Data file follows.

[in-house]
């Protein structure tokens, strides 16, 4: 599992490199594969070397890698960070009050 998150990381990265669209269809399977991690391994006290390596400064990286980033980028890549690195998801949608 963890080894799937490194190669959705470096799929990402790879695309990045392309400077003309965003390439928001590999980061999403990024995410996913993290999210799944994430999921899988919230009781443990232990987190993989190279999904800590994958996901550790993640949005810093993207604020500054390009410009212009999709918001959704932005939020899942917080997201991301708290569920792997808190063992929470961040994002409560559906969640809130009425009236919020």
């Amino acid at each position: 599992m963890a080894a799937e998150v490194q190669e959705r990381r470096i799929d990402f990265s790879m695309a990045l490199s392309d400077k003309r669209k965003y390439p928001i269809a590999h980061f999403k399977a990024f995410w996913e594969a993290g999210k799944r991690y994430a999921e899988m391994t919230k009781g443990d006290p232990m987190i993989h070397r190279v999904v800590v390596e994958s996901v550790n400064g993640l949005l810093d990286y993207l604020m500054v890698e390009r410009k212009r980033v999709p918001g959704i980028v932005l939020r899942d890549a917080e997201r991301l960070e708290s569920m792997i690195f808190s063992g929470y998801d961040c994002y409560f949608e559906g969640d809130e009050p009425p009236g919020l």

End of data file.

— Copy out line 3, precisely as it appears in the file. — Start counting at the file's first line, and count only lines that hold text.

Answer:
């Amino acid at each position: 599992m963890a080894a799937e998150v490194q190669e959705r990381r470096i799929d990402f990265s790879m695309a990045l490199s392309d400077k003309r669209k965003y390439p928001i269809a590999h980061f999403k399977a990024f995410w996913e594969a993290g999210k799944r991690y994430a999921e899988m391994t919230k009781g443990d006290p232990m987190i993989h070397r190279v999904v800590v390596e994958s996901v550790n400064g993640l949005l810093d990286y993207l604020m500054v890698e390009r410009k212009r980033v999709p918001g959704i980028v932005l939020r899942d890549a917080e997201r991301l960070e708290s569920m792997i690195f808190s063992g929470y998801d961040c994002y409560f949608e559906g969640d809130e009050p009425p009236g919020l």